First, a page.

Saturday, July 3, 2010

FISH - West Village - 6 Blue Point Oyster Special & Seafood Gumbo

FISH has been one of my favorite NYC restaurants for about a year now.  I wandered in randomly last May and had one of the best blackened catfish poboys of my life.  I grew up in a small town in Florida  on the Gulf, so seafood is one of my favorite food categories.  I'm not talking fancy-schmancy seafood. FISH has GREAT, old-fashioned, seafood shanty cooking.  One step into this restaurant and you no longer feel like you are in NYC.

While the whole menu is great, what gets a lot of people in here is their deal on oysters.  They offer an amazing deal, 6 Blue Point Oysters plus a glass of wine or a PBR for eight dollars.  With that price you will see many people walk in here and get several rounds.  Considering beer & wine is rarely seen for less than six dollars, everyone walks away happy.  The dish comes very simply presented with some lemon, aioli, and a tartar sauce.  However, MY favorite way to eat an oyster, is with a little dab of Tabasco.  (Yes, two blogs in a row where I proved my manliness by eating spicy food)  The point is, Oysters + drinks = cheap good meal (and a good time).  Nothing more to say about that deal.

I, however, cannot survive on oysters alone.  I decided to get a bowl of seafood gumbo (not pictured) because I can rarely pass up a good bowl of gumbo.

Let's take a second to talk about my standards for a good gumbo:

1. It needs a suitable amount of fish, shrimp, mussels and whatever other seafood that is included. Come on, it's SEAFOOD gumbo.
2. Okra, onion, celery, and bell peppers are a necessity. Anything else can be deemed overkill.
3. It's gotta have a little kick to it.  (Thrice now)

FISH's gumbo has almost everything I could ask for, and it tastes fantastic.  However, it's missing that key fourth need, rice.  While rice brings nothing to the table flavor-wise, it does bring the most important thing to me, texture.  Without rice, seafood gumbo, to me, is just a heavy soup or a light stew.  FISH also happens to be the only restaurant in the city that doesn't carry white rice, so I couldn't even get it on the side.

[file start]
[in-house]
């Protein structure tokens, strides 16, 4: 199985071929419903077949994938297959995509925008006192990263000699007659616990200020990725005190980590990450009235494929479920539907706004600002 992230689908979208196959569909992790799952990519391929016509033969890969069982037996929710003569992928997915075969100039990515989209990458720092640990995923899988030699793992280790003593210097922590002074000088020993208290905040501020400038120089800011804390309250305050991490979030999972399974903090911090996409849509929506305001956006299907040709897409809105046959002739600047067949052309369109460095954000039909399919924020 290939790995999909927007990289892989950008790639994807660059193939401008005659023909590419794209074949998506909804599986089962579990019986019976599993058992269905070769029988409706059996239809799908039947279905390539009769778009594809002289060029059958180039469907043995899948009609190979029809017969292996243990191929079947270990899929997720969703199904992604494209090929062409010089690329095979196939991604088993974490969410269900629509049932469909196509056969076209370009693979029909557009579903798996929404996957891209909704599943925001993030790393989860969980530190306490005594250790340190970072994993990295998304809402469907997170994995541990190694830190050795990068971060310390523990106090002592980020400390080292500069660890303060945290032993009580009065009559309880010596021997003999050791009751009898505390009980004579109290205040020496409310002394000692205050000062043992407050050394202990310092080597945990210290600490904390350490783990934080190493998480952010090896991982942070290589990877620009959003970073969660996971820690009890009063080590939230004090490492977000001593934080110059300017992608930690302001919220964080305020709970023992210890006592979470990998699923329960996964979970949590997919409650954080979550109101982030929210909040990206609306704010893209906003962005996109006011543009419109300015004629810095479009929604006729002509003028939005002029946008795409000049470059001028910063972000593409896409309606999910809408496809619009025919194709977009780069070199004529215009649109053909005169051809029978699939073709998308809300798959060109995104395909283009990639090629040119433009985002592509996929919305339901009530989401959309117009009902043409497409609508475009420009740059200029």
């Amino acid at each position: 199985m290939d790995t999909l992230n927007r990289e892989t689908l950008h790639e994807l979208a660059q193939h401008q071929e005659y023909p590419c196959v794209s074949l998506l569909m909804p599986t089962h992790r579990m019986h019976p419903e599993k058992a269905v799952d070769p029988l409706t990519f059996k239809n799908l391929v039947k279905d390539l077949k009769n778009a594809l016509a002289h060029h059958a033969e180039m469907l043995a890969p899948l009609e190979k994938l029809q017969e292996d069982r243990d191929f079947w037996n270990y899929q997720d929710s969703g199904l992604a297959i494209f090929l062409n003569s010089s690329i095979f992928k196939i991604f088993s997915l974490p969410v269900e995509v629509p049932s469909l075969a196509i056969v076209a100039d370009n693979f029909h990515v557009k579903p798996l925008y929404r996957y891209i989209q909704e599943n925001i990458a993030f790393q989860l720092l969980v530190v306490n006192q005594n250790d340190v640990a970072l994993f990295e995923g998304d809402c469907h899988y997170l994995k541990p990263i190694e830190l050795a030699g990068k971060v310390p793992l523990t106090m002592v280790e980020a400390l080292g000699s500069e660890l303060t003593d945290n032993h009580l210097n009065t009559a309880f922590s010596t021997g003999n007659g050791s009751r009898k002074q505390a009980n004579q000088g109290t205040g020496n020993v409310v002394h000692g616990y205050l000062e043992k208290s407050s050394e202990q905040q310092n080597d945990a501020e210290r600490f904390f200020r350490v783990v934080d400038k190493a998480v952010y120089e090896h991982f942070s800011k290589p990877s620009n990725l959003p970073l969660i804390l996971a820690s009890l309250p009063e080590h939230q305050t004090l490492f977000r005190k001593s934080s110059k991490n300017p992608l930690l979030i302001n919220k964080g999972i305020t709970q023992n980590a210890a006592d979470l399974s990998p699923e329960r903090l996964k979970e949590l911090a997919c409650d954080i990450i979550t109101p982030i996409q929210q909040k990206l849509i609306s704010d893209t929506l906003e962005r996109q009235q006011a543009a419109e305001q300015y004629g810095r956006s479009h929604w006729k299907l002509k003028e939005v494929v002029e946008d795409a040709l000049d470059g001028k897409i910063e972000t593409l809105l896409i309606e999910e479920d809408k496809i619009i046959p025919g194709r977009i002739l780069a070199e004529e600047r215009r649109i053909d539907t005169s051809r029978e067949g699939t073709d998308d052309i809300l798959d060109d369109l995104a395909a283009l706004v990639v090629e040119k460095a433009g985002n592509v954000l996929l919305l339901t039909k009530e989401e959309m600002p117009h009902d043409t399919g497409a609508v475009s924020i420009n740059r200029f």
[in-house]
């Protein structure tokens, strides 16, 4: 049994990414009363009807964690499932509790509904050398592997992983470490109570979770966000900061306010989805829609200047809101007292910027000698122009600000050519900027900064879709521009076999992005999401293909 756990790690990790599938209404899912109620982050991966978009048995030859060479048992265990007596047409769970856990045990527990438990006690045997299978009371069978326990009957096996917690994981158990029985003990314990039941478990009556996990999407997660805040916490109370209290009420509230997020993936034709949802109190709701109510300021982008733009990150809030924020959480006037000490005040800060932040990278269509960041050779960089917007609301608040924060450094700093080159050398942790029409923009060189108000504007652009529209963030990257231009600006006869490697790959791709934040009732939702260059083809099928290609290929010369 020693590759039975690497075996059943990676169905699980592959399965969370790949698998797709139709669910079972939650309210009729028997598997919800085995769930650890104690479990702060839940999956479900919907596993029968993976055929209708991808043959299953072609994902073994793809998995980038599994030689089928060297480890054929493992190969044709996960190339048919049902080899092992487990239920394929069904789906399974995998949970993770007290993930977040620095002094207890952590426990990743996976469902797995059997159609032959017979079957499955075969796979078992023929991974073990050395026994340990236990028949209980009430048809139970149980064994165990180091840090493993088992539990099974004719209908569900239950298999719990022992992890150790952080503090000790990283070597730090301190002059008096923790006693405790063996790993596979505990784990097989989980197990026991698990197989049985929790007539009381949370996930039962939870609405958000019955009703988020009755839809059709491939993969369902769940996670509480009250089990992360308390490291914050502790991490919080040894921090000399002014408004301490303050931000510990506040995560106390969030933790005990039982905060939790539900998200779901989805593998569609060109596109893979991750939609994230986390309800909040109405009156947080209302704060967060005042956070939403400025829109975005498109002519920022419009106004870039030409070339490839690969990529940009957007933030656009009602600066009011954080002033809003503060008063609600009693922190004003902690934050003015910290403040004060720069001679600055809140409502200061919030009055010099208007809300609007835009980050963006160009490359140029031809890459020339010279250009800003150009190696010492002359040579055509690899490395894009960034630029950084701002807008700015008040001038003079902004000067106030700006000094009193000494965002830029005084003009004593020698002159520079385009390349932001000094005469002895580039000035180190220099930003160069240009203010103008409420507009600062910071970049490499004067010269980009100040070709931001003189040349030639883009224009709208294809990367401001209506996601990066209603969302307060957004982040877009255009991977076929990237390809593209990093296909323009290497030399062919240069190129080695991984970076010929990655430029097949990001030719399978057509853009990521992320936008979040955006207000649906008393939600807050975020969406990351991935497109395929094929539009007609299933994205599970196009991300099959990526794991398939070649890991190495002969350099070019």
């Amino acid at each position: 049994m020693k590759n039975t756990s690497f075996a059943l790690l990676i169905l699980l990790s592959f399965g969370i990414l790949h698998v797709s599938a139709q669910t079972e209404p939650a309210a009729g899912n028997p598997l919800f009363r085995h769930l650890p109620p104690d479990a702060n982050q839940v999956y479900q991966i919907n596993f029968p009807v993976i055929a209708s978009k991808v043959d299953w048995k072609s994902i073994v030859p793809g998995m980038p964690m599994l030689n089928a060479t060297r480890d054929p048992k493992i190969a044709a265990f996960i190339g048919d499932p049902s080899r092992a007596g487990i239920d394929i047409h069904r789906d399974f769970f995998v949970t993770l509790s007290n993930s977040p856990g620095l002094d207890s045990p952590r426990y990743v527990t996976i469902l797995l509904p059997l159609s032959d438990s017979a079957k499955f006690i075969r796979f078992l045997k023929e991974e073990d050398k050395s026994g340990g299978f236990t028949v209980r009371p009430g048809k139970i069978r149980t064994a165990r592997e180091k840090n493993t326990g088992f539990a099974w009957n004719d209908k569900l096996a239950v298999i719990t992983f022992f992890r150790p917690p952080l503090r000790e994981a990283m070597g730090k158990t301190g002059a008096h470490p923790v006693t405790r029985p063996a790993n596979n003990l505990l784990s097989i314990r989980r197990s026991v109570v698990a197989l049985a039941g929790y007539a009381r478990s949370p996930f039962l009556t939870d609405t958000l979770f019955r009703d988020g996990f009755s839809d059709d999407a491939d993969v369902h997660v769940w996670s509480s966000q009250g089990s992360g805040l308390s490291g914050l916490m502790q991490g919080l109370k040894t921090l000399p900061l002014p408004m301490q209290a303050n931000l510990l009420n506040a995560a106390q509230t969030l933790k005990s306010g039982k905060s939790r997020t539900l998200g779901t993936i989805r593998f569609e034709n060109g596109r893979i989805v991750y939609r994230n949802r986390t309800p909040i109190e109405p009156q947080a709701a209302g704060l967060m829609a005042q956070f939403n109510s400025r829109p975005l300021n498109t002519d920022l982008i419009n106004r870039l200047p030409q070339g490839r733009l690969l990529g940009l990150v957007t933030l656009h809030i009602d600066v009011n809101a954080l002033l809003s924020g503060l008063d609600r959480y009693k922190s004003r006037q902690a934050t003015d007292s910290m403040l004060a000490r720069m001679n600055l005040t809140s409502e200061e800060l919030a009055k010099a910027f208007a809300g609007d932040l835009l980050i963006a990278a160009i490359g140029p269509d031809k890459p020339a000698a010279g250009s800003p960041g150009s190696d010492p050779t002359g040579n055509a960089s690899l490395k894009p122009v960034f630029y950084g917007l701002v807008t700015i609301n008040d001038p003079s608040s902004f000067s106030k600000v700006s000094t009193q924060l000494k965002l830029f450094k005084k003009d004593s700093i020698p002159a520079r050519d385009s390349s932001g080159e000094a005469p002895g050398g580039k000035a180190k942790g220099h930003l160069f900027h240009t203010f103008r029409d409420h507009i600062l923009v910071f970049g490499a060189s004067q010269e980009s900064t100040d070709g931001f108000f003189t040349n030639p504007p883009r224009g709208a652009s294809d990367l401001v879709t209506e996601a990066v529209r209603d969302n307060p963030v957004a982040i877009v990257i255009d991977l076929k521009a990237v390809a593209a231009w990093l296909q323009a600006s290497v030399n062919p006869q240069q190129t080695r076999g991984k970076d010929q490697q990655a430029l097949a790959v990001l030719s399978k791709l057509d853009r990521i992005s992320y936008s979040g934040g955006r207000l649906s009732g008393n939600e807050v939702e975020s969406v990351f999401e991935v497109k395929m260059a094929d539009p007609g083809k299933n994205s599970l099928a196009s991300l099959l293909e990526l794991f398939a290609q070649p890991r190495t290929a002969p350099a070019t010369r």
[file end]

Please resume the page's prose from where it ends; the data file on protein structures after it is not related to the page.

Anyways, rice-less qualities aside, FISH is a great spot.  If you're in the West Village on Bleecker, and you are looking for a seafood fix, this is your place.

UPDATE: I found a picture on my phone of the amazing catfish po-boy!

Thursday, July 1, 2010

The National - Lower East Side - Jamaican Rub Pork Ribs

So this gem of a restaurant is located one block south of my apartment on the Lower East Side.  I stumbled in one Sunday morning when I was in dire need for brunch (Forget what others may have told you. On the seventh day, God had brunch... and it was good)  Since then, I happen by once every week or so if, for nothing else, some great coffee & conversation.  

The National is a relatively new restaurant, only having been open about a year now, & they are constantly working the menu.  When I sat down for dinner this sunday, my eyes were immediately drawn to the table next to me.  What I saw was Jamaican rub pork ribs with a spicy pineapple sauce.  The meal came with spinach and a nice helping of potato salad. 

Now, let me state, this dish is NOT for everyone.  My waitress Julie even double checked to see if I like spicy food (I really do). However, if YOU don't dig the spicy stuff, don't order this.  The rub itself isn't that spicy, its the pineapple sauce that does the trick.  The spinach was a nice pairing as its simple flavor really helped even out the spice, which could be overwhelming for some.  The potato salad was mustard based (not my favorite way) and had a little kick to it as well.  I feel a lighter potato salad, (without the kick) could have been a better pairing.  The ribs were amazingly tender & the meat was literally falling off the bones.  This dish is probably the most hearty and filling that The National has to offer, and it really did the trick for me.  I walked away happy & full, and will definitely be ordering this again.